Fabry disease (also known as Fabry’s disease, Anderson-Fabry disease, angiokeratoma corporis diffusum and alpha-galactosidase A deficiency) is a rare X-linked (inherited) lysosomal storage disease, which can cause a wide range of systemic symptoms. It is a form of sphingolipidosis, as it involves dysfunctional metabolism of sphingolipids.
A deficiency of the enzyme alpha galactosidase A (a-GAL A, encoded by GLA) due to mutation causes a glycolipid known as globotriaosylceramide (abbreviated as Gb3, GL-3, or ceramide trihexoside) to accumulate within the blood vessels, other tissues, and organs. This accumulation leads to an impairment of their proper function.
The DNA mutations which cause the disease are X-linked recessive. The condition affects hemizygous males (i.e. all males), as well as homozygous, and in many cases heterozygous females. While males typically experience severe symptoms, women can range from being asymptomatic to having severe symptoms.
Symptoms are typically first experienced in early childhood and can be very difficult to understand; the rarity of Fabry disease to many clinicians sometimes leads to misdiagnoses. Manifestations of the disease usually increase in number and severity as an individual ages.
- Pain: Full body or localized pain to the extremities (known as acroparesthesia) or GI tract is common in patients with Fabry disease. Acroparesthesia in Fabry disease is believed to be related to the damage of peripheral nerve fibers that transmit pain. GI tract pain is likely caused by accumulation of lipids in the small vasculature of the GI tract which obstructs blood flow and causes pain.
- Renal involvement: Kidney complications are a common and serious effect of the disease; renal insufficiency and renal failure may worsen throughout life. Proteinuria (which causes foamy urine) is often the first sign of kidney involvement. End stage renal failure in fabry patients can typically occur in the third decade of life, and is a common cause of death due to the disease.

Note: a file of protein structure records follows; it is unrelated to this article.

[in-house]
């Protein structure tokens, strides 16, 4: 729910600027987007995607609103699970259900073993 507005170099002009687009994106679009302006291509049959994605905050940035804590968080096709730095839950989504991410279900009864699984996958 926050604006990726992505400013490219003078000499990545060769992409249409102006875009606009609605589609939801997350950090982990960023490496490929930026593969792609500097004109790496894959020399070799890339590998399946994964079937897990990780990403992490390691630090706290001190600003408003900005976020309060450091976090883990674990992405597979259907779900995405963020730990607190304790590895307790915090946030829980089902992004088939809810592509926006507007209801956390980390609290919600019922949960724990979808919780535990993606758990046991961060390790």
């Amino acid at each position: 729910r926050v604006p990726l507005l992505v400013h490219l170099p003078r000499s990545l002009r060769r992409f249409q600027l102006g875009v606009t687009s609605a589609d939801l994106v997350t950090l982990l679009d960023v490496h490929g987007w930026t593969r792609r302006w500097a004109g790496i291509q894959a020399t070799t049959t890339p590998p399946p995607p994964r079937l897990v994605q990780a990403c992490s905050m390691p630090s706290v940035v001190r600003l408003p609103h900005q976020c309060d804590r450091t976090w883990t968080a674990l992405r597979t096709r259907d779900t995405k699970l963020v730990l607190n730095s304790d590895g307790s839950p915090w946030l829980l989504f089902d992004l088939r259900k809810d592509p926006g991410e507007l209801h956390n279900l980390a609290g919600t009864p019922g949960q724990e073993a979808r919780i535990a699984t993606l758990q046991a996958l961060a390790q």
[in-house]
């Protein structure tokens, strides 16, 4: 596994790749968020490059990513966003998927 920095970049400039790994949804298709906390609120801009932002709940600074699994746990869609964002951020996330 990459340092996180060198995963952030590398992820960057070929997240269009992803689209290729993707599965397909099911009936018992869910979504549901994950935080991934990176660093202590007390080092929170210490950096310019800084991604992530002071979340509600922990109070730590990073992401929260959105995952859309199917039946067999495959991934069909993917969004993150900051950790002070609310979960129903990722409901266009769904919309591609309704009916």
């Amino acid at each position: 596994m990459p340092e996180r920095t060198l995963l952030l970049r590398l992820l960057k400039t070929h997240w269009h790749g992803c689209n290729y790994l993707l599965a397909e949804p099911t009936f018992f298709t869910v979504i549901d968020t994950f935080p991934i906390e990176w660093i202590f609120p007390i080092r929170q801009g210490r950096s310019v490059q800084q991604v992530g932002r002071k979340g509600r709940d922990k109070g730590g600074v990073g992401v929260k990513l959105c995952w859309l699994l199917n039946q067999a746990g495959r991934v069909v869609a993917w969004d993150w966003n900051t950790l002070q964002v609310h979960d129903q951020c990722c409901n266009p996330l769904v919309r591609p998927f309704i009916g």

- Cardiac manifestations: Cardiac complications occur when glycolipids build up in different heart cells; heart related effects worsen with age and may lead to increased risk of heart disease. Hypertension (high blood pressure) and cardiomyopathy are commonly observed.
- Dermatological manifestations: Angiokeratomas (tiny, painless papules that can appear on any region of the body, but are predominant on the thighs, around the belly-button, buttocks, lower abdomen, and groin) are a common symptom. Anhidrosis (lack of sweating) is a common symptom, and less commonly hyperhidrosis (excessive sweating).Additionally, patients can exhibit Raynaud’s disease-like symptoms with neuropathy (in particular, burning extremity pain).
- Ocular manifestations: Cosmetic ocular involvement may be present showing cornea verticillata (also known as vortex keratopathy), i.e. clouding of the corneas. Keratopathy may be the presenting feature in asymptomatic fabry patients, and must be differentiated from other causes of vortex keratopathy (e.g. drug deposition in the cornea). This clouding does not affect vision. Other ocular findings that can be seen include conjunctival aneurysms, posterior spoke-like cataracts, papilloedema, macular edema, optic atrophy and retinal vascular dilation.
- Other manifestations: Fatigue, neuropathy (in particular, burning extremity pain), cerebrovascular effects leading to an increased risk of stroke, tinnitus (ringing in the ears), vertigo, nausea, inability to gain weight, chemical imbalances, and diarrhea are other common symptoms.
Fabry disease is indicated when associated symptoms are present, and can be diagnosed by a blood test to measure the level of alpha-galactosidase activity, however this may be misleading in female patients due to the random nature of X-inactivation. Chromosomal analysis of the GLA gene is the most accurate method of diagnosis, and many mutations which cause the disease have been noted. Kidney biopsy may also be suggestive of Fabry Disease if excessive lipid buildup is noted. Pediatricians as well as internists commonly misdiagnose Fabry disease.